In this book, I’ll refer to the work that you do to decide what to build as discovery and the work that you do to build and ship a product as delivery.1 This distinction matters. As you’ll see, many companies put a heavy emphasis on delivery—they focus on whether you shipped what you said you would on time and on budget—while under-investing in discovery, forgetting to assess if you built the right stuff. This book aims to correct for that imbalance.

Designating one person as the “voice of the customer” gives that person too much power in a team decision-making model. The goal is for all team members to be the voice of the customer.

Study after study found that the individuals generating ideas alone outperformed the brainstorming groups. Individuals generated more ideas, more diverse ideas, and more original ideas.

Product teams make decisions every day. Our goal with continuous discovery is to infuse those daily decisions with as much customer input as possible.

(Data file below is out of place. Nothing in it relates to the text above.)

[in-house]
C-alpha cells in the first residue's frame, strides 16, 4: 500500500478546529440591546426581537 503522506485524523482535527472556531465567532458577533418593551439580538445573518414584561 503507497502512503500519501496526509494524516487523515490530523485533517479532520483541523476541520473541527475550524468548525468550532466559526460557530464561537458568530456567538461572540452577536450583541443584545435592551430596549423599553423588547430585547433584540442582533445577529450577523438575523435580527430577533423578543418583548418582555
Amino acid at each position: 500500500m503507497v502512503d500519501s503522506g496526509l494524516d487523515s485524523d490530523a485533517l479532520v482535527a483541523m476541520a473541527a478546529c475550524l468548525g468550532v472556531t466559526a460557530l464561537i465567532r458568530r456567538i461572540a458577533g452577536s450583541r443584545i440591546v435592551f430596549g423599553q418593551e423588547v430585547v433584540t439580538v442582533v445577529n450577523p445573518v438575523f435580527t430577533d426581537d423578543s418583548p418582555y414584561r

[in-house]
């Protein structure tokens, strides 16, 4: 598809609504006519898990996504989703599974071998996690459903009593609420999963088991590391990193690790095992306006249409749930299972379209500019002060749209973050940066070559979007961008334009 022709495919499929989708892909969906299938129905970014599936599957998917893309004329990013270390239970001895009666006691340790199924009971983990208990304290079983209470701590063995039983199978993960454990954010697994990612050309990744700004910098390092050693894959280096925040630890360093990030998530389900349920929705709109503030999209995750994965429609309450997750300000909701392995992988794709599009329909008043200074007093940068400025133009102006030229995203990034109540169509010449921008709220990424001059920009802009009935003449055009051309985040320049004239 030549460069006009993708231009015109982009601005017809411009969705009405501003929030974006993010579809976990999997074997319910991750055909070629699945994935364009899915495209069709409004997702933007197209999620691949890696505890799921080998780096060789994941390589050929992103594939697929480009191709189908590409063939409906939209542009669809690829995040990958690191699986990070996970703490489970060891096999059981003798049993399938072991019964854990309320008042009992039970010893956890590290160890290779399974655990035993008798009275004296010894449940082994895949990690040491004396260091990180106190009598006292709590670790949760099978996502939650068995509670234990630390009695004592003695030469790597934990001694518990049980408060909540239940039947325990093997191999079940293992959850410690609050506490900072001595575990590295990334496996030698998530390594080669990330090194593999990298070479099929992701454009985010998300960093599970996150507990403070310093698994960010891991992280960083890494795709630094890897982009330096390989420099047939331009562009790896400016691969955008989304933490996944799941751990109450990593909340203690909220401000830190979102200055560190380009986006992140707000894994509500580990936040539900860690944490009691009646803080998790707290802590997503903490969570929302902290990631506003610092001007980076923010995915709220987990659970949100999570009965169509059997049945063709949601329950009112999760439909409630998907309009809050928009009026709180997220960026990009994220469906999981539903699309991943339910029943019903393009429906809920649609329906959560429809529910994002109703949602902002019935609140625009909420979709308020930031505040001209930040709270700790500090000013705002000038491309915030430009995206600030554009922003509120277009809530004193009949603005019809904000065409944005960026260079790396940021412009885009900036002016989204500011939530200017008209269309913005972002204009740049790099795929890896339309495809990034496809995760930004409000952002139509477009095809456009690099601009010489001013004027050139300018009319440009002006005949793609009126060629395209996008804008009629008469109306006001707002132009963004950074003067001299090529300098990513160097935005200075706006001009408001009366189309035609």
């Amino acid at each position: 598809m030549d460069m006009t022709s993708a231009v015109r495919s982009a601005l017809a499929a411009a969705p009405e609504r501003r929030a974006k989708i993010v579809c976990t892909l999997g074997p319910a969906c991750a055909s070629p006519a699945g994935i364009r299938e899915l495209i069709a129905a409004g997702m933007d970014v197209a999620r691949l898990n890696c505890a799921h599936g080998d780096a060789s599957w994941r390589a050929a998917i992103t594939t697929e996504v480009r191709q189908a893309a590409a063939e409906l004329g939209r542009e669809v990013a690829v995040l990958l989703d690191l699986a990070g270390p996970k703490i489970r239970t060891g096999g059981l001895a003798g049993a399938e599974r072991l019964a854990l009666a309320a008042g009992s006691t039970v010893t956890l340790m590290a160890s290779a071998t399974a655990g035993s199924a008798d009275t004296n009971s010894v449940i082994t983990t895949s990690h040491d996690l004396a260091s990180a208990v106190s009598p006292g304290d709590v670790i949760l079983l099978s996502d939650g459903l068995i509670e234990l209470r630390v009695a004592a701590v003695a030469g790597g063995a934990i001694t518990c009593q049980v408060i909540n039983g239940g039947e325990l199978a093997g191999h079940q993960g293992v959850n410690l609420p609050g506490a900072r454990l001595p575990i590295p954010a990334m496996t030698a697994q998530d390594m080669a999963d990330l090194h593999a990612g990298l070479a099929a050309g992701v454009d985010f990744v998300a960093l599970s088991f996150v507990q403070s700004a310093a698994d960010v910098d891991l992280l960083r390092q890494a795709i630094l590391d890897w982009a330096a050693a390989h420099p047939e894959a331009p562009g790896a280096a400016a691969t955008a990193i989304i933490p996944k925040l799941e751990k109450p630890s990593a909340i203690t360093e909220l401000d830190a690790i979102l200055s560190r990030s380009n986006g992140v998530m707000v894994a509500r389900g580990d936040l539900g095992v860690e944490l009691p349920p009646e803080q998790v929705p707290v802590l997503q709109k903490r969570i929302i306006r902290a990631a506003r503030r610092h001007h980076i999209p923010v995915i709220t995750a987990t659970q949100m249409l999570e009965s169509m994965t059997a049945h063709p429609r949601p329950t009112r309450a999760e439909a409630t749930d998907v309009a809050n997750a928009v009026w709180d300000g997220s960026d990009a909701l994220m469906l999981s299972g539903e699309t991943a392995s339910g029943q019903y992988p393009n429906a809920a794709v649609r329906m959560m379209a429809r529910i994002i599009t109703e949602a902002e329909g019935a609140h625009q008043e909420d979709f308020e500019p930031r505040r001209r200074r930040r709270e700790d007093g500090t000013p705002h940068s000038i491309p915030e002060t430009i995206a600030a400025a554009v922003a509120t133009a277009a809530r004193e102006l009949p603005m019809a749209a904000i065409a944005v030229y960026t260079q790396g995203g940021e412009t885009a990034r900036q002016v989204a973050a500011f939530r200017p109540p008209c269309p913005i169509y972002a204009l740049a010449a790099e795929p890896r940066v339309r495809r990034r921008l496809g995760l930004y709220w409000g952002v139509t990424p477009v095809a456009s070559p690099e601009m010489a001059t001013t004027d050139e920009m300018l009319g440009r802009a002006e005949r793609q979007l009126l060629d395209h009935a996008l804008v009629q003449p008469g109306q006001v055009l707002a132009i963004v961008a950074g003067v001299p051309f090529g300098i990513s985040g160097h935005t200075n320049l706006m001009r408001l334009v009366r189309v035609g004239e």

Opportunity solution trees are a simple way of visually representing the paths you might take to reach a desired outcome.

You want to summarize what you are learning in a way that is easy to understand, that highlights your key decision points and the options that you considered, and creates space for them to give constructive feedback. A well-constructed opportunity solution tree does exactly this.

Research shows that while we are better at generating ideas individually, we are better at evaluating ideas as a group.

The hard reality is that product strategy doesn’t happen in the solution space.

We create customer value by addressing unmet needs, resolving pain points, and satisfying desires.

đź—ž News and articles

Design services as a product

I've noticed a relatively new trend in the design services market — the "productization" of these services, the transition to a subscription model.

In recent months, I have come across a whole galaxy of services that offer design by subscription. The client pays a fixed amount per month and receives as many services as he needs (within a limited framework, of course).